Caiman Industries, Environmental (CIE) is planning to develop a 5.8 MW solar farm. The project marks what would be the first instance of a private developer embarking on a such a project in Guyana, with all other solar farms built or in development through government-led initiatives. Guyanese developer, Darryl Nq-A-Qui, said CIE is seeking a financing partner for the project, estimated to cost US$10 million.
The project, named the Loo Creek Solar Farm, would be developed on a 40-acre land parcel adjacent to the Soesdyke Linden Highway, about 20 km north of Linden. The solar farm, lying in Region Four on the west side of the highway, will feature a photo voltaic (PV) solar power generation facility.
Once fully operational, the facility would be equipped with solar panels, batteries for energy storage, two diesel generators as backup power, a power inverter, and a site control office. This setup is expected to deliver a maximum of 5.8 MW of uninterrupted electrical power, 24 hours a day, within a 10 km radius. The solar farm also holds the potential to connect to a power grid if one becomes available in the area in the future.
The developer expects this facility to become a cornerstone for local development, as the area currently lacks any power supply from municipalities and is marked for economic development in the future.
Estimates indicate that the plant will provide efficient and eco-friendly power supply for at least two decades. Furthermore, the solar farm can operate as a standalone power generation plant or can seamlessly integrate with an electrical grid if such infrastructure materialises in the future. With feasibility studies complete, CIE has applied to the Environmental Protection Agency (EPA) for environmental authorisation. The development, spanning from land preparation to commissioning, is projected to take approximately 14 months.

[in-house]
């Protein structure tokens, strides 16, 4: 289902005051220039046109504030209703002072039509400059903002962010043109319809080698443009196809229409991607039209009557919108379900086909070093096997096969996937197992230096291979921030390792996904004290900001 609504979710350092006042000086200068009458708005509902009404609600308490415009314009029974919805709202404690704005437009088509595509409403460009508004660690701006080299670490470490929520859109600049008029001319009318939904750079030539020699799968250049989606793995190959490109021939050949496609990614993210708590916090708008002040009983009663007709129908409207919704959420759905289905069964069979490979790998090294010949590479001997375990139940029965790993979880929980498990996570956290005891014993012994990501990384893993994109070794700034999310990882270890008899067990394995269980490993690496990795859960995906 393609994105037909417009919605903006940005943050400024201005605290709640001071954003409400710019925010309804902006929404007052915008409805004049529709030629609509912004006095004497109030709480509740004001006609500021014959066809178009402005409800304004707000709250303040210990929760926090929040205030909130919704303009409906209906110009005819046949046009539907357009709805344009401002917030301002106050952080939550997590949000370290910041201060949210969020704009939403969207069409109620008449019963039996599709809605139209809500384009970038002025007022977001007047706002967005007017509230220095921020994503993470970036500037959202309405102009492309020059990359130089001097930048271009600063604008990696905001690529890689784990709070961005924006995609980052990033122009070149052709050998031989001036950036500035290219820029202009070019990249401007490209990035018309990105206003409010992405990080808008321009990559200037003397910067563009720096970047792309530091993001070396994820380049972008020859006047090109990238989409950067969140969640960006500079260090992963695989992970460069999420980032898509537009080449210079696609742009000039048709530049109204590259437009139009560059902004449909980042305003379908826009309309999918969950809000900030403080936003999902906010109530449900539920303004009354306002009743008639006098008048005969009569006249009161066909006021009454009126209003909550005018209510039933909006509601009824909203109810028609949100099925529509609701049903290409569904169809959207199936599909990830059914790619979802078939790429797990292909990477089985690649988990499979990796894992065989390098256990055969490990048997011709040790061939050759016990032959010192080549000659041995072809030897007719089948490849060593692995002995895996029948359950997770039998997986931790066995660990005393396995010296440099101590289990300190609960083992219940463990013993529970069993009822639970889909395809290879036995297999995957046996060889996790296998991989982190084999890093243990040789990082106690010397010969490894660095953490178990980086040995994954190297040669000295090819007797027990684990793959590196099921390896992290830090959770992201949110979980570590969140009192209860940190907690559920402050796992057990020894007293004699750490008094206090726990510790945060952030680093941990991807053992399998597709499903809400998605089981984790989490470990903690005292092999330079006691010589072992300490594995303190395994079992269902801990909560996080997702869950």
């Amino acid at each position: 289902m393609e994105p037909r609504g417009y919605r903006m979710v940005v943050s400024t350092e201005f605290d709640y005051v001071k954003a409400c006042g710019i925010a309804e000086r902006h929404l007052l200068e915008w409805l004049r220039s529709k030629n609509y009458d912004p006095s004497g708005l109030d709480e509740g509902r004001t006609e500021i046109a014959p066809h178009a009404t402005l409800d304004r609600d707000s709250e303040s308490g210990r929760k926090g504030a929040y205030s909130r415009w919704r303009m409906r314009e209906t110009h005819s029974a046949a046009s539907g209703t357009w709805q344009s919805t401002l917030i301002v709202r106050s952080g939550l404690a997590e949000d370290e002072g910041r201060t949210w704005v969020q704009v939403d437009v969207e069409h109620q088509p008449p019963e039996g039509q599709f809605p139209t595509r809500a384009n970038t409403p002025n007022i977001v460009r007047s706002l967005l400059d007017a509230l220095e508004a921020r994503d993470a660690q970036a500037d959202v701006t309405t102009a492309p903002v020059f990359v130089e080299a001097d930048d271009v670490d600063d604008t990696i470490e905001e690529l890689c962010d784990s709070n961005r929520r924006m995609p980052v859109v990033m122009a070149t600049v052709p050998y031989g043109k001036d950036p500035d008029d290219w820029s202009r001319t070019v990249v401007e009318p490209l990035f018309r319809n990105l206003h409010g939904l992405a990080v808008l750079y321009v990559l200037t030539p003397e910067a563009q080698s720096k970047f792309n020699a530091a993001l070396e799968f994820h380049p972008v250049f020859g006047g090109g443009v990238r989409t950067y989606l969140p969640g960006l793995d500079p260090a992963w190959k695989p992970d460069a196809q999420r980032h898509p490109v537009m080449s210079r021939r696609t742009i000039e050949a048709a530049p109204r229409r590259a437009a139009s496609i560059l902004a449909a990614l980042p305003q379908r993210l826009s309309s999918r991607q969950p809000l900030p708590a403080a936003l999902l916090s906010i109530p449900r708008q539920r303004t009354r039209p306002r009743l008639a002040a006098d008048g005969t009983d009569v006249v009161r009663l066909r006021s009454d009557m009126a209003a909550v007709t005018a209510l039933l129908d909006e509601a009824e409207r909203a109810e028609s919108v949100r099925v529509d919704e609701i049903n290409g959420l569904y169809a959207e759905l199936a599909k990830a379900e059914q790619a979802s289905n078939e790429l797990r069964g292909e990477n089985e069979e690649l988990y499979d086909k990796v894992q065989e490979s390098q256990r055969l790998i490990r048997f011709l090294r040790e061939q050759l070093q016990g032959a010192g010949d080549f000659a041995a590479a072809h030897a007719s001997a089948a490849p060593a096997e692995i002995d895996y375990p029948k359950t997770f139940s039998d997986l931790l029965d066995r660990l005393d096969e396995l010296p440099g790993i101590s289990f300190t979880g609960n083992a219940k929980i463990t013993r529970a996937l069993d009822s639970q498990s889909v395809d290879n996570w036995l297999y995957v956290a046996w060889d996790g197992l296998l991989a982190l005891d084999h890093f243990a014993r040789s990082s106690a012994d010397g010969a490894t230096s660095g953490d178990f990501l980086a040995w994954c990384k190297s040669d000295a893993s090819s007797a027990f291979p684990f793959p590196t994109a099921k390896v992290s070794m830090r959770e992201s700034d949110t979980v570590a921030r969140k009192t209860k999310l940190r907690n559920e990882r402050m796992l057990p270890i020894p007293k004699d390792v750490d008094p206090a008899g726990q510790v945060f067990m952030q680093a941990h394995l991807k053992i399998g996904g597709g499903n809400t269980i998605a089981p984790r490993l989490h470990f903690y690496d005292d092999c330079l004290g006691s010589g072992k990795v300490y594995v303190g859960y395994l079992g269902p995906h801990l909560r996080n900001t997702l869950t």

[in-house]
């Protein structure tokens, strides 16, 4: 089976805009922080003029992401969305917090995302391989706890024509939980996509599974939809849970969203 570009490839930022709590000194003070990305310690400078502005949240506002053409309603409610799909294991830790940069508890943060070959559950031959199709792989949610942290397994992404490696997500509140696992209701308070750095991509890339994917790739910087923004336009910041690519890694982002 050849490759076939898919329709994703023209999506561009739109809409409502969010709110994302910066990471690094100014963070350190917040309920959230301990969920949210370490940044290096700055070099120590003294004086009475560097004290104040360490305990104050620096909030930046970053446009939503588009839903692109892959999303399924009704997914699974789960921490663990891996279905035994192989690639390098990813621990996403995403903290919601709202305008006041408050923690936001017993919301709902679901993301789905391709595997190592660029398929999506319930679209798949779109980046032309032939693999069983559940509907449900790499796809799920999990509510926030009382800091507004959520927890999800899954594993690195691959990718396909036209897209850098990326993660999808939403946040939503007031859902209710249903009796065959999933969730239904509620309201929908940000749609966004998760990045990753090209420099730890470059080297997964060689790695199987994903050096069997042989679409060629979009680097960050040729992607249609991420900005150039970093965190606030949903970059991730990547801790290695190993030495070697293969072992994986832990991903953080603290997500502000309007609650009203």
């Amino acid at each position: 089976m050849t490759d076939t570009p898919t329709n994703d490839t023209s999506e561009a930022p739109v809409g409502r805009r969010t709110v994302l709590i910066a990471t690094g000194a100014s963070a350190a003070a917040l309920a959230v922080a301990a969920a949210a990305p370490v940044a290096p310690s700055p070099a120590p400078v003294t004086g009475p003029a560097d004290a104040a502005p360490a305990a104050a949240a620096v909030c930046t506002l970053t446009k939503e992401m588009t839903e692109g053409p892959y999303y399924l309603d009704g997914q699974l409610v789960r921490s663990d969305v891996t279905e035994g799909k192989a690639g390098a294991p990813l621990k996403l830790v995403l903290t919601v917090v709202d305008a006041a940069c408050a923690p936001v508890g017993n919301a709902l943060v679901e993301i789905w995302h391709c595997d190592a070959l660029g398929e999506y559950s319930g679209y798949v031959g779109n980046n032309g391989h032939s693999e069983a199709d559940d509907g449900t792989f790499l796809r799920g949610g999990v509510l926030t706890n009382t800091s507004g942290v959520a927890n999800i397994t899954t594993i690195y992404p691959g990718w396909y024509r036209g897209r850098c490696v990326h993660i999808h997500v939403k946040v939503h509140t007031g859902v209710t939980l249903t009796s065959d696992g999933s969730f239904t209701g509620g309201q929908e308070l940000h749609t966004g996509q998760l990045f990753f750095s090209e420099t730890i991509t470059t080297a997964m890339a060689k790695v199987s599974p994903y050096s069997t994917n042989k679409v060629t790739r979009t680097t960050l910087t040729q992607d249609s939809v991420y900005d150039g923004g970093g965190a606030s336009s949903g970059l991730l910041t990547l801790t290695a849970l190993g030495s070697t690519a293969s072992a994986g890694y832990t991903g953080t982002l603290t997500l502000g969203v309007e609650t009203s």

On the public front, the government plans to have installed solar capacity of 39 MW, from 14 solar farms and 28 solar mini grids by 2025, as part of the government’s Low Carbon Development Strategy (LCDS).
The Loo Creek project may be the first private solar farm, but not the first private renewable energy project. The Hope Wind Farm project, which got its environmental authorisation last year, could be concluded as early as this year. It is a 25.2 MW wind project earmarked for Hope Beach, East Coast Demerara.
The State also plans a 165 MW hydropower project at the remote Amaila Falls, Region Eight. Government has been receiving unsolicited proposals for this project, after talks broke down with the last contractor. Government is expected to issue another request for proposals.